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PECKING ORDER

KFC just launched a plant-based chicken sandwich in the UK

A branch of fast food outlet Kentucky Fried Chicken (KFC) is seen in Cape Town, South Africa, June 3, 2016.
Reuters/Mike Hutchings
Finger-lickin’ good?
  • Chase Purdy
By Chase Purdy

Food Reporter

The world’s most iconic fast food chicken chain this week (Jan. 6) announced the release of a new vegan chicken sandwich across the some 900 locations it operates in the United Kingdom. It’s calling the menu item the ‘Zero Chicken’ sandwich.

Quorn products are generally based on an ingredient called mycoprotein, which is derived from a fungus that is dried and then bound together with egg albumen or a vegan potato protein. In this case, the Quorn chicken product is seasoned with KFC’s own herb and spice mixtures.

New, plant-based offerings are popping up in fast-food restaurants, but they’ve largely been in burger form. There are very few vegan chicken options in the fast-food market, making this new sandwich a particularly timely addition—especially as a so-called chicken sandwich war broke out (paywall) in the US between Popeye’s, Chick-fil-a, and other fast-food chains.

Does a vegan offering stand a chance in that fight? At least for now, it appears it’ll remain an ocean away from the fray. If it performs well, KFC may begin testing a sandwich in other markets, including the US. And while Quorn is not the top name in plant-based meat alternatives—consumers are more likely familiar with Beyond Meat and Impossible Foods—it isn’t a small player. In 2018, it brought in some $31 million, reflecting about 19% in year-on-year growth.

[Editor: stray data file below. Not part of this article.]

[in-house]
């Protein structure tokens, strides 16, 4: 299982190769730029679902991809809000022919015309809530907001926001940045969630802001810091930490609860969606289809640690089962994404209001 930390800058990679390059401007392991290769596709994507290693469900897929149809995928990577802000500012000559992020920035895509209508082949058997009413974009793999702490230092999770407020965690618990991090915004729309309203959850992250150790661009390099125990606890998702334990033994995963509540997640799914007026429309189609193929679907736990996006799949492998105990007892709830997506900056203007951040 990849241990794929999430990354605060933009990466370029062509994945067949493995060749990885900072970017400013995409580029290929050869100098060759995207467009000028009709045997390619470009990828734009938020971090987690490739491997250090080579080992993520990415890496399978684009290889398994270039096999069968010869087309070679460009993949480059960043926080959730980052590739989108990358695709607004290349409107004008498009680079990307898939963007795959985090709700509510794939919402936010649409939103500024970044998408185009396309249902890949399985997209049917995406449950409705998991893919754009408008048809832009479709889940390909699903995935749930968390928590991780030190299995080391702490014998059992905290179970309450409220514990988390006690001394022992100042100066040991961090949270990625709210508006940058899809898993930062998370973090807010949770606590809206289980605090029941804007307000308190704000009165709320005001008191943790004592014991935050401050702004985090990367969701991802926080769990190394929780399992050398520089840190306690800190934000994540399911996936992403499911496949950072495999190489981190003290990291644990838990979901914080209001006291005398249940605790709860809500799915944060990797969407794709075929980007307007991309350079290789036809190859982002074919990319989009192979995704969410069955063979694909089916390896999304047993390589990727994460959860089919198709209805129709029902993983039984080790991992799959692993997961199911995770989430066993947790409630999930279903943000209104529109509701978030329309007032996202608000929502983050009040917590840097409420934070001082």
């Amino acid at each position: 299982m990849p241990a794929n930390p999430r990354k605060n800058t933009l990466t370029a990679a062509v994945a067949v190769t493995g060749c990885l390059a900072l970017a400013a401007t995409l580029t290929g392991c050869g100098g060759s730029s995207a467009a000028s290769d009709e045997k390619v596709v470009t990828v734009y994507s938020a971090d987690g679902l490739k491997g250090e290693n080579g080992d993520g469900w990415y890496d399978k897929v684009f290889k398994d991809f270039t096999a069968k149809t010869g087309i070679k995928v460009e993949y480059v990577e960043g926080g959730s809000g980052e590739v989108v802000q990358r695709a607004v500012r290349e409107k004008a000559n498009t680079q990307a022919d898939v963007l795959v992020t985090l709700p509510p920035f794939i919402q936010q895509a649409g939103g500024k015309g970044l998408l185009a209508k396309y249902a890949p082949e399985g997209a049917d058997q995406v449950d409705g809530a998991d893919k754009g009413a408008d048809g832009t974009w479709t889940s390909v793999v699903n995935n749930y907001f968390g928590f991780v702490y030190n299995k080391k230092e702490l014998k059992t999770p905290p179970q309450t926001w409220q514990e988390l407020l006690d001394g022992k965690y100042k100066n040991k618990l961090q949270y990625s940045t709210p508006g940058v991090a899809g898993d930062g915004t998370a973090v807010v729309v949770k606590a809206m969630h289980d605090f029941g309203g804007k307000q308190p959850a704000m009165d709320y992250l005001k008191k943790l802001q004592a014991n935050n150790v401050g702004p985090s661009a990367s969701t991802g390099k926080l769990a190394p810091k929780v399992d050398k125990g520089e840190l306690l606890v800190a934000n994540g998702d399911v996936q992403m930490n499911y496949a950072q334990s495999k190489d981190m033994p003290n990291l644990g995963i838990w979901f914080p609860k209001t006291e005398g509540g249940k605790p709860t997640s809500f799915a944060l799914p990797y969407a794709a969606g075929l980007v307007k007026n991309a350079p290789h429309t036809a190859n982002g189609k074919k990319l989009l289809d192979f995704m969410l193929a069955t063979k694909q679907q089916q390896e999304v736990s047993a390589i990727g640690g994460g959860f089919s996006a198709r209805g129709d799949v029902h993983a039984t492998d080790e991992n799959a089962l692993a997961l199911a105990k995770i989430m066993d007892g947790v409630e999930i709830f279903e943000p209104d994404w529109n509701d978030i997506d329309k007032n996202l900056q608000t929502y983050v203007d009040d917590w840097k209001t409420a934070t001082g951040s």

This isn’t KFC’s first foray into vegan protein. In August 2019, the chain announced it was offering Beyond Meat chicken nuggets for a test run at one of its Atlanta locations. The restaurant sold out  within the first five hours. That was a test run for Beyond Meat as much as it was for KFC: The vegan meat maker only recently started developing a line of poultry products.

It’s unclear exactly why KFC chose to partner with Quorn in the UK, as opposed to another brand. Both Beyond Meat and Impossible Foods have largely focused on making beef analogs, so until they are ready to create and scale plant-based chicken, it’s possible that KFC wants to test consumer interest in one of its smaller, foreign markets until a higher-tech product is ready.

Certainly 2019 was a big year for plant-based beef and pork options at US fast-food chains. Beyond Meat started showing up on menu boards at Carl’s Jr., Del Taco, Tim Horton’s, Dunkin’, and Subway. Impossible Foods made headlines by getting into Qdoba and Burger King. Already 2020 could prove to be even more monumental, as rumors continue to circulate that the world’s biggest burger chain, McDonald’s, is looking to launch a vegan offering.

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